37 Surface Flips new flip type in pseudo-triangulations edge-removing/inserting independently introduced by D.Orden, F.Santos. The polyhedron of non-crossing graphs on a planar point set also in O. Aichholzer, F. Aurenhammer, and H. Krasser. Adapting (pseudo-) triangulations with a near-linear number of edge flips. WADS 2003

38 Surface Flips flip reflex edge

39 Surface Flips planarizing flip

40 Locally Convex Functions P … polygon in the plane f … real-valued function with domain P locally convex function: convex on each line segment interior to P

41 Locally Convex Functions optimization problem: (P,S) … polygon with interior points h … heights for points in S f * … maximal locally convex function with f * (v i ) ≤ h i for each v i  S

42 Locally Convex Functions properties of f * : - unique and piecewise linear - corresponding surface F * projects to a pseudo-triangulation of (P,S‘), S‘  S

43 Optimality Theorem Theorem: Let F*(T,h) be a surface obtained from F(T,h) by applying convexifying and planarizing surface flips (in any order) as long as reflex edges do exist. Then F*(T,h)=F*, for any choice of the initial triangulation T. The optimum F* is reached after a finite number of surface flips.

44 Optimality Theorem special cases: O(n 2 ) surface flips - (P,S) convex: lower convex hull - (P,S) polygon without interior points

45 Optimality Theorem initial surface flip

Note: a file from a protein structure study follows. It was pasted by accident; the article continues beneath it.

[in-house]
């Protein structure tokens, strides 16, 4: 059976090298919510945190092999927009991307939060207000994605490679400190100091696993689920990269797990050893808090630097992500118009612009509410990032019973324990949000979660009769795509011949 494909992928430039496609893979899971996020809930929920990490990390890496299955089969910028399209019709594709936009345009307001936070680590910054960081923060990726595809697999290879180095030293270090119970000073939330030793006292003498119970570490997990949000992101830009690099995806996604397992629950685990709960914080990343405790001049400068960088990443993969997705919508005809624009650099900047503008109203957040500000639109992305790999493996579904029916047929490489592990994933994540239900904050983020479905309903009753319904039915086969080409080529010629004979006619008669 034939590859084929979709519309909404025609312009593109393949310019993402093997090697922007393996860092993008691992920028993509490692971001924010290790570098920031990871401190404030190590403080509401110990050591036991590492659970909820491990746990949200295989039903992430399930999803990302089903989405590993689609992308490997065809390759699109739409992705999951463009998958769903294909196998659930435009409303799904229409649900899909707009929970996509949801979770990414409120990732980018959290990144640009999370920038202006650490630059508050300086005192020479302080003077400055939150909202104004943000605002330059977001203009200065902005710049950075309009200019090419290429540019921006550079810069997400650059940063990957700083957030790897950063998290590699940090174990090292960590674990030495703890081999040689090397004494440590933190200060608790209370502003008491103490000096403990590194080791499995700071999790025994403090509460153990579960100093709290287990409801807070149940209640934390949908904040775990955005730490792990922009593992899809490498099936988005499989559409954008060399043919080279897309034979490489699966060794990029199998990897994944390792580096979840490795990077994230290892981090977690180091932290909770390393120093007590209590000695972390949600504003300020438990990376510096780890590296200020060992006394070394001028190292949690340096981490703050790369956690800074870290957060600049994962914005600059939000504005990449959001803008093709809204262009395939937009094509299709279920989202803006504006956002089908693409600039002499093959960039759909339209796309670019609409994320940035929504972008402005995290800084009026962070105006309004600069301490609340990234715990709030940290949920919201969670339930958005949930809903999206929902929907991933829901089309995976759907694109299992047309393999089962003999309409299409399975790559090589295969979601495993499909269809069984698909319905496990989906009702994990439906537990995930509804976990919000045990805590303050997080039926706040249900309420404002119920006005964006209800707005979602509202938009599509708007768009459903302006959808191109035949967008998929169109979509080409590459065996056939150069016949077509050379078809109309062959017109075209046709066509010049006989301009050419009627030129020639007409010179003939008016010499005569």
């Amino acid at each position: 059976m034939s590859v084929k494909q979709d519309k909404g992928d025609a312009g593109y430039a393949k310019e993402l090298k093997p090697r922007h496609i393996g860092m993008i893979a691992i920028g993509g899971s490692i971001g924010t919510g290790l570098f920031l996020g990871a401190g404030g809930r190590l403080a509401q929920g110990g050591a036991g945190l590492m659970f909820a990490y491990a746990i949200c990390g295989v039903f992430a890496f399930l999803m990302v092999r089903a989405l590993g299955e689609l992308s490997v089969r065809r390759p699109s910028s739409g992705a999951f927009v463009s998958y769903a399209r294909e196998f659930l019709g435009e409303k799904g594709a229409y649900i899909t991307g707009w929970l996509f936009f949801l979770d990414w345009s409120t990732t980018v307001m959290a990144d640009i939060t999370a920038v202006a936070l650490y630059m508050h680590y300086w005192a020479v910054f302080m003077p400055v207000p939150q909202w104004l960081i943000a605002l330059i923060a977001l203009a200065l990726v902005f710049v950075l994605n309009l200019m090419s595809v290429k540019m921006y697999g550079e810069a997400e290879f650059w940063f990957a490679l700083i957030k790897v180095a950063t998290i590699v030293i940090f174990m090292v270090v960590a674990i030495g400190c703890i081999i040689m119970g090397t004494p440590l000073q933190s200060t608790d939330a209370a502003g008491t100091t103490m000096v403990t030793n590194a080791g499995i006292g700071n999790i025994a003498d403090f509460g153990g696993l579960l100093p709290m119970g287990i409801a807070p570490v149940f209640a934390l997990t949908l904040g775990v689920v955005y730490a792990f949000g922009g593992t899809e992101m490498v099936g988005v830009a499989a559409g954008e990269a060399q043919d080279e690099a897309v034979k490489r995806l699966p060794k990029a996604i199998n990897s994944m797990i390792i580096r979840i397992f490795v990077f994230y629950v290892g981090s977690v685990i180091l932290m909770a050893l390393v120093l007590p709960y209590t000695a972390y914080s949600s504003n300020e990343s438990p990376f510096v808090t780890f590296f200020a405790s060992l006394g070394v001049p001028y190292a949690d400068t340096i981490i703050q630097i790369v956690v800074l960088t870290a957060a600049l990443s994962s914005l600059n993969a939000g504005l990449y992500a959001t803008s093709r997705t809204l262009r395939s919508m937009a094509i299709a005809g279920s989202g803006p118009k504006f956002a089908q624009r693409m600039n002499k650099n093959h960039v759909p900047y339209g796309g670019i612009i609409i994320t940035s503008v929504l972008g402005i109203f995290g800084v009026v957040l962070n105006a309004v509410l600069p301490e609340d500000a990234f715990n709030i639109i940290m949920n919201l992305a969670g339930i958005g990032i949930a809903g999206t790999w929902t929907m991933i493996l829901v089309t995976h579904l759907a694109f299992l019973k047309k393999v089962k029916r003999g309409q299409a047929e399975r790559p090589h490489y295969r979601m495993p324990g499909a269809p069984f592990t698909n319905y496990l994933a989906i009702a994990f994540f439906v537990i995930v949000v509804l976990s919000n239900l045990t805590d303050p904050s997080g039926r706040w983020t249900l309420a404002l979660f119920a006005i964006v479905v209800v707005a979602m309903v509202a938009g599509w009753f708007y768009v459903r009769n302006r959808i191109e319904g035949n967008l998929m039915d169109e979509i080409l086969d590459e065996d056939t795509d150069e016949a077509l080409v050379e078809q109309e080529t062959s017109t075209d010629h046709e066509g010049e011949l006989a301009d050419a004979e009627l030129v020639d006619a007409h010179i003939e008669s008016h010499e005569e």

46 Optimality Theorem flip 1: convexifying flip

47 Optimality Theorem flip 2: planarizing flip

48 Optimality Theorem flip 3: planarizing flip

49 Optimality Theorem flip 4: convexifyingoptimum

50 reflex convex Optimality Theorem tetrahedral flips are not sufficient to reach optimality

51 Optimality Theorem initial triangulation

52 Optimality Theorem lifted surface

53 Optimality Theorem lifted surface flip

54 Optimality Theorem flip 1: planarizing flip

55 Optimality Theorem flip 2: planarizing flip

56 Optimality Theorem flip 3: planarizing remove edges

57 Optimality Theorem optimum

58 Optimality Theorem every triangulation surface can be flipped to regularity with surface flips generalization of situation for Delaunay triangulation (convex heights)

59 admissible planar straight-line graph: each component is connected to the boundary Constrained Regularity  collection of polygons with interior points Optimality Theorem: f * piecewise linear, but not continuous in general

60 Polytope Representation convex polytope: all regular pseudo-triangulations constrained by an admissible planar straight-line graph generalization of associahedron (secondary polytope) for regular triangulations

61 Spatial Embedding of Pseudo-Triangulations Thank you!